The new facility represents a six-fold increase in size over the former manufacturing plant to support continued growth.
Grayson Beck, SVP velocity and automation, designed the layout with the help of a local architect.
“Everything is designed along the kitchen triangle model—the paths to materials, storage, cutting stations, etc. are optimized,” Beck said.
In addition to optimizing pathways, information and instructions on jobs are delivered through monitors and screens throughout the facility. Each employee has a tablet so “no paper ever gets to the floor,” Beck noted. He said that is a critical detail because having information on paper decreases efficiency. Furthermore, it creates non-searchable data which is inefficient, introduces risk and doesn’t allow for process improvement.
“We can’t use paper-based data to teach machine learning or AI systems, but if it’s in the database, its available for any level of automation in real time,” Beck said.
Beck also explained that with such automated technology, there also has to be an emphasis on people. “Our engineers are 10 feet from the manufacturing floor and have a direct line of sight to the equipment and operators. If there are questions or problems they can help immediately‑its all about speeding communication and workflow.”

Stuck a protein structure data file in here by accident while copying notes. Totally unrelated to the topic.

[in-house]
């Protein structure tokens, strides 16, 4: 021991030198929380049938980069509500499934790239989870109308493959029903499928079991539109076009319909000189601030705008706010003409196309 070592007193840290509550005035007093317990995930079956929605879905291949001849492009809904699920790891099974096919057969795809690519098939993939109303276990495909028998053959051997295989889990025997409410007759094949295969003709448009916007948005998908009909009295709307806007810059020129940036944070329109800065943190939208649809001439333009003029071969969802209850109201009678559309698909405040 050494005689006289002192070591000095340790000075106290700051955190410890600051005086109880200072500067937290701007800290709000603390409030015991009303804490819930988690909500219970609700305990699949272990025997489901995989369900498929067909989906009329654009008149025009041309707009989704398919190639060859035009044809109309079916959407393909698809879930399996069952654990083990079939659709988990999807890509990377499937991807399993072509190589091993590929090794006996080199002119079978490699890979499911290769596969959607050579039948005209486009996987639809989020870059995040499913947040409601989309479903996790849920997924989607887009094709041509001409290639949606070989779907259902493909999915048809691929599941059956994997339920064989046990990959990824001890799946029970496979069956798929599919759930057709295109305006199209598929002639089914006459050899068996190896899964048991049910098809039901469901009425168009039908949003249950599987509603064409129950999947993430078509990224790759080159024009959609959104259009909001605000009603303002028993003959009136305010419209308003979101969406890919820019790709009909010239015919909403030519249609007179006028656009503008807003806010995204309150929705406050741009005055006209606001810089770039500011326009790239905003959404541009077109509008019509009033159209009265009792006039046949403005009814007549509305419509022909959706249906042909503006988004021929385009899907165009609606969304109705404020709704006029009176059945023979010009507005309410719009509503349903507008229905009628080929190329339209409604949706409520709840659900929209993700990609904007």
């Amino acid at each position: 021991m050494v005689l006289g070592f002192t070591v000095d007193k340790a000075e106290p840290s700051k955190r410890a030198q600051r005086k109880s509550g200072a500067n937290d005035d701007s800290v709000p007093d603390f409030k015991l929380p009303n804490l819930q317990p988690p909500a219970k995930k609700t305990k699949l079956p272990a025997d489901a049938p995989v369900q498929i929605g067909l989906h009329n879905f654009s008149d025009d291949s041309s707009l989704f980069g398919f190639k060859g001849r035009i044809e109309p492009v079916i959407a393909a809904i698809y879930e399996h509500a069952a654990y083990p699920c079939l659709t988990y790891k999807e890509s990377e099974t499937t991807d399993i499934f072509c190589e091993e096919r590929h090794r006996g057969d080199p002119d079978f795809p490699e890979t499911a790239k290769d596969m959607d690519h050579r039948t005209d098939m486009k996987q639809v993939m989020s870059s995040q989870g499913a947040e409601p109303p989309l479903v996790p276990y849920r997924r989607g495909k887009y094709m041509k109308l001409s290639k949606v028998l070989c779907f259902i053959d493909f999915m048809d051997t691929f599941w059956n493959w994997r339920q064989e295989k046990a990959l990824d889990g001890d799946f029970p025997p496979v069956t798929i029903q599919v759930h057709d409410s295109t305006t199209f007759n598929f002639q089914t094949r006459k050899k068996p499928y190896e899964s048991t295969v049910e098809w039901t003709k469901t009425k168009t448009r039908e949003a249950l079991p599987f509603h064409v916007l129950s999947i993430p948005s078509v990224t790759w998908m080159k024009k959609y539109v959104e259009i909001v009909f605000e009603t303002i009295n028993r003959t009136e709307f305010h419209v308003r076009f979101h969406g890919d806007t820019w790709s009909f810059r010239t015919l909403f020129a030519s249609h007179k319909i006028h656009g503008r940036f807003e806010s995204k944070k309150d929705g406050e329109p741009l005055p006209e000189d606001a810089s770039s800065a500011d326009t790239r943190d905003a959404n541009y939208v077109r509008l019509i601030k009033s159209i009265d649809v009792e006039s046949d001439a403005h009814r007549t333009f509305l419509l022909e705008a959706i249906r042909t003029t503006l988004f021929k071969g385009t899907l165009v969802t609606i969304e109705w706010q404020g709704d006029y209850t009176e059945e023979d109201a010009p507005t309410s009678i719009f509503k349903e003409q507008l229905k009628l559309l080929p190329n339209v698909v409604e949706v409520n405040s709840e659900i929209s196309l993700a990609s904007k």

The facility boasts no partitions or chairs on the manufacturing floor, which improves communication, efficiency and reduces hierarchy among the staff. Beck, whose background includes manufacturing at Toyota mentioned his commitment to reducing “Muda” or waste in the process.
“Even things like having to open a cabinet to get to a tool is wasted effort,” he said. Instead, all cabinets are replaced with shelves, and are within direct sight. “When something is out of place it is apparent.”
Such concepts are not new to manufacturing, and certainly not new to medtech. However, the focus on learning lessons from the last facility and increasing the emotional engagement of its employees as well as clients was part of Beck’s topmost drivers. Even the kitchen is open with glass walls to provide a view of the manufacturing floor, engineering area and the outdoor break area.
“We want people to come to work in a beautiful setting and not disconnect,” said Beck.